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Bark beetle infestation of western US forests: A context for assessing and evaluating impacts

Author(s): Daniel W. McCollum, John E. Lundquist
Year Published: 2020

Bark beetles are primary disturbance agents in western US forests. Outbreaks affect goods and services associated with forest ecosystems including timber, water, fish and wildlife habitats and populations, recreation opportunities, and many others. They can also affect wildfire behavior and its intensity. Assessments and evaluations of such impacts are important information to land managers, policy makers, and forest stakeholders, as well as to the broader public. Arriving at a complete and accurate assessment and evaluation is a complex process that necessarily considers effects and impacts on a variety of resources affecting diverse stakeholders over time and space. Within that complex process are interactions and feedbacks between ecological factors and socioeconomic factors. We argue that ecosystem goods and services are an operative bridge between those ecological factors and socioeconomic factors. Hence, they provide a context in which to systematically identify effects and affected resources and consider interactions and feedbacks among them which lead to further impacts. Such a context enhances one’s ability to reveal, assess, and evaluate the full range and scope of impacts.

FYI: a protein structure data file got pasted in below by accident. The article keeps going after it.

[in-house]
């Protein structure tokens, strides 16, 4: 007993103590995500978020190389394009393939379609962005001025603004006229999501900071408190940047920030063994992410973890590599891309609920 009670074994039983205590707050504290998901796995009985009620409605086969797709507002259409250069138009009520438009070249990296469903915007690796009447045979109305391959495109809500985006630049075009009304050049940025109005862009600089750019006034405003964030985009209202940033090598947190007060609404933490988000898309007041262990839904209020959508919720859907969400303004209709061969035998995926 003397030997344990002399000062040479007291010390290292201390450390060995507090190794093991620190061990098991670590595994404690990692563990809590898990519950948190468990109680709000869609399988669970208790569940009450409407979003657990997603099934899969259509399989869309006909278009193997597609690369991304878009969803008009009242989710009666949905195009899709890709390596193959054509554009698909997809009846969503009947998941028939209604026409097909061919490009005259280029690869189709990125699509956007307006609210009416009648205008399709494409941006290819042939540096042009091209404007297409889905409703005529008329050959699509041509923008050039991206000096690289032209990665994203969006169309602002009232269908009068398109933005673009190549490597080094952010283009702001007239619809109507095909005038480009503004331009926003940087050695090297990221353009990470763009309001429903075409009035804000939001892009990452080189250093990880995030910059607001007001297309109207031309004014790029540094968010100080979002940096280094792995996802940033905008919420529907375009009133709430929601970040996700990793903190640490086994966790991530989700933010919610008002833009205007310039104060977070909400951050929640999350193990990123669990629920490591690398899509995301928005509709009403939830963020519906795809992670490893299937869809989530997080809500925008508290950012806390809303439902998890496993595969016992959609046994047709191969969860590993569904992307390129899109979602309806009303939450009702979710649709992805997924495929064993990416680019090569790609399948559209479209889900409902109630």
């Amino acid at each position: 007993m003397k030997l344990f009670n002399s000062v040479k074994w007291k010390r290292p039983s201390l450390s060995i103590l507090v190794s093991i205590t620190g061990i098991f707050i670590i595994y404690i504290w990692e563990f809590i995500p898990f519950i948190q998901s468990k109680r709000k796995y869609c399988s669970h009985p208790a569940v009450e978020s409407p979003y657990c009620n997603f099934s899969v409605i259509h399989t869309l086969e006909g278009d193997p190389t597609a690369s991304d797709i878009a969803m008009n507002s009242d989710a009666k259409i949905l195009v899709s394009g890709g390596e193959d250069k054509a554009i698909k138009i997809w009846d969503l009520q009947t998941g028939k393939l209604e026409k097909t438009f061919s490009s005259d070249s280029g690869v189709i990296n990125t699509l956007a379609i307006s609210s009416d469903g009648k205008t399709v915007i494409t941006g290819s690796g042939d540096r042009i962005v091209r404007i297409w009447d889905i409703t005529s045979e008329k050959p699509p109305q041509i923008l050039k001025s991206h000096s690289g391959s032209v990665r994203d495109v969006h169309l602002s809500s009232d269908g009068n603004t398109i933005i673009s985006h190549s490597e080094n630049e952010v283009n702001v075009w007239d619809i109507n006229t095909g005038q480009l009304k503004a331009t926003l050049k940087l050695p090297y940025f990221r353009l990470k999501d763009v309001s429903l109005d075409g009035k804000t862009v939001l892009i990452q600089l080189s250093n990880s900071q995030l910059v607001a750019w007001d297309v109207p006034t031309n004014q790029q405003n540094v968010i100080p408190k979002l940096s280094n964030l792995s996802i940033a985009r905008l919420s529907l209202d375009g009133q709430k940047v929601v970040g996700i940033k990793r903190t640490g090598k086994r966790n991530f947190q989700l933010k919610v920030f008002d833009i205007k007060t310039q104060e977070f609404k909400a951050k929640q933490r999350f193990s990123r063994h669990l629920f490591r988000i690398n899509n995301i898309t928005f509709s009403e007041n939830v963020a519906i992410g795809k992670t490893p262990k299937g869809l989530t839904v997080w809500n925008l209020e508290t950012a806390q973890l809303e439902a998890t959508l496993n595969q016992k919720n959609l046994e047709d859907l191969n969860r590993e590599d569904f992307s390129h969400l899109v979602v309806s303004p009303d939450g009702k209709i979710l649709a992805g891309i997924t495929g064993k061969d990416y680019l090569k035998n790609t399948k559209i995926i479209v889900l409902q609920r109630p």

Citation: McCollum, Daniel W.; Lundquist, John E. 2019. Bark beetle infestation of western US forests: A context for assessing and evaluating impacts. Journal of Forestry. 117(2): 171-177. doi: 10.1093/jofore/fvy041
Topic(s): Fire Effects, Ecological - Second Order, Wildlife, Fire & Economics, Fire & Wildlife, Invertebrates, Mountain pine beetles
Ecosystem(s): None
Document Type: Book or Chapter or Journal Article
Hot Topic(s):
NRFSN number: 21007
Record updated: Apr 13, 2020